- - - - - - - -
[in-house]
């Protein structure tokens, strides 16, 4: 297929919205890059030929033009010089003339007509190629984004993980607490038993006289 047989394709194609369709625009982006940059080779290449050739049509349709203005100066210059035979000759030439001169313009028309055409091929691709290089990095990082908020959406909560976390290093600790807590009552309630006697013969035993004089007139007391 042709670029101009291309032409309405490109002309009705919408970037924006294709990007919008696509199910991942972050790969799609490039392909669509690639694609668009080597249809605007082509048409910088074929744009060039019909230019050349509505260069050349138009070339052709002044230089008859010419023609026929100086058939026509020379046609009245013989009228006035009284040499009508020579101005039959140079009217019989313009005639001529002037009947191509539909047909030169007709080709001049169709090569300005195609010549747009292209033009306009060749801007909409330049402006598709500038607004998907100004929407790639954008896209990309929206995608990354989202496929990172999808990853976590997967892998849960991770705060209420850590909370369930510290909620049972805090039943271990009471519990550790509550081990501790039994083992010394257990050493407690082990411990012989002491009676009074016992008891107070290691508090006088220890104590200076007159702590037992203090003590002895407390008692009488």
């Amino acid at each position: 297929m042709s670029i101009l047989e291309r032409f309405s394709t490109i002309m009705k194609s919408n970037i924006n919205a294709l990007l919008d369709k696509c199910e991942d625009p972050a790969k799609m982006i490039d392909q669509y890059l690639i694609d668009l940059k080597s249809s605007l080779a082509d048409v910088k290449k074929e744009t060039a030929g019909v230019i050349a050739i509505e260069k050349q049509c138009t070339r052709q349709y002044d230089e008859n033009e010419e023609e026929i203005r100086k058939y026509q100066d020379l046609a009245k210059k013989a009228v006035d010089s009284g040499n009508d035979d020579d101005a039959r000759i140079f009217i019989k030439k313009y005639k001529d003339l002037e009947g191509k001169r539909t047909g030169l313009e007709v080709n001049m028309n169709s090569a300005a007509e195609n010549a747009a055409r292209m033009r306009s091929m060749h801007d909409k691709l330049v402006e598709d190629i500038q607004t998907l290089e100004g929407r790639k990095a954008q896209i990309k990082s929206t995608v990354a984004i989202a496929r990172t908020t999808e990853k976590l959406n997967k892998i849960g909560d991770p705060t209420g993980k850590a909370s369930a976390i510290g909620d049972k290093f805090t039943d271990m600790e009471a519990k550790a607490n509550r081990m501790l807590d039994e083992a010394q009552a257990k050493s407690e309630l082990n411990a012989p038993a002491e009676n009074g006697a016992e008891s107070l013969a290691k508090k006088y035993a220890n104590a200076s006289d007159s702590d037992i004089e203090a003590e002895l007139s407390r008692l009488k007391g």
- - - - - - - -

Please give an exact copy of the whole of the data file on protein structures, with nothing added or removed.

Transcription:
[in-house]
């Protein structure tokens, strides 16, 4: 297929919205890059030929033009010089003339007509190629984004993980607490038993006289 047989394709194609369709625009982006940059080779290449050739049509349709203005100066210059035979000759030439001169313009028309055409091929691709290089990095990082908020959406909560976390290093600790807590009552309630006697013969035993004089007139007391 042709670029101009291309032409309405490109002309009705919408970037924006294709990007919008696509199910991942972050790969799609490039392909669509690639694609668009080597249809605007082509048409910088074929744009060039019909230019050349509505260069050349138009070339052709002044230089008859010419023609026929100086058939026509020379046609009245013989009228006035009284040499009508020579101005039959140079009217019989313009005639001529002037009947191509539909047909030169007709080709001049169709090569300005195609010549747009292209033009306009060749801007909409330049402006598709500038607004998907100004929407790639954008896209990309929206995608990354989202496929990172999808990853976590997967892998849960991770705060209420850590909370369930510290909620049972805090039943271990009471519990550790509550081990501790039994083992010394257990050493407690082990411990012989002491009676009074016992008891107070290691508090006088220890104590200076007159702590037992203090003590002895407390008692009488």
């Amino acid at each position: 297929m042709s670029i101009l047989e291309r032409f309405s394709t490109i002309m009705k194609s919408n970037i924006n919205a294709l990007l919008d369709k696509c199910e991942d625009p972050a790969k799609m982006i490039d392909q669509y890059l690639i694609d668009l940059k080597s249809s605007l080779a082509d048409v910088k290449k074929e744009t060039a030929g019909v230019i050349a050739i509505e260069k050349q049509c138009t070339r052709q349709y002044d230089e008859n033009e010419e023609e026929i203005r100086k058939y026509q100066d020379l046609a009245k210059k013989a009228v006035d010089s009284g040499n009508d035979d020579d101005a039959r000759i140079f009217i019989k030439k313009y005639k001529d003339l002037e009947g191509k001169r539909t047909g030169l313009e007709v080709n001049m028309n169709s090569a300005a007509e195609n010549a747009a055409r292209m033009r306009s091929m060749h801007d909409k691709l330049v402006e598709d190629i500038q607004t998907l290089e100004g929407r790639k990095a954008q896209i990309k990082s929206t995608v990354a984004i989202a496929r990172t908020t999808e990853k976590l959406n997967k892998i849960g909560d991770p705060t209420g993980k850590a909370s369930a976390i510290g909620d049972k290093f805090t039943d271990m600790e009471a519990k550790a607490n509550r081990m501790l807590d039994e083992a010394q009552a257990k050493s407690e309630l082990n411990a012989p038993a002491e009676n009074g006697a016992e008891s107070l013969a290691k508090k006088y035993a220890n104590a200076s006289d007159s702590d037992i004089e203090a003590e002895l007139s407390r008692l009488k007391g």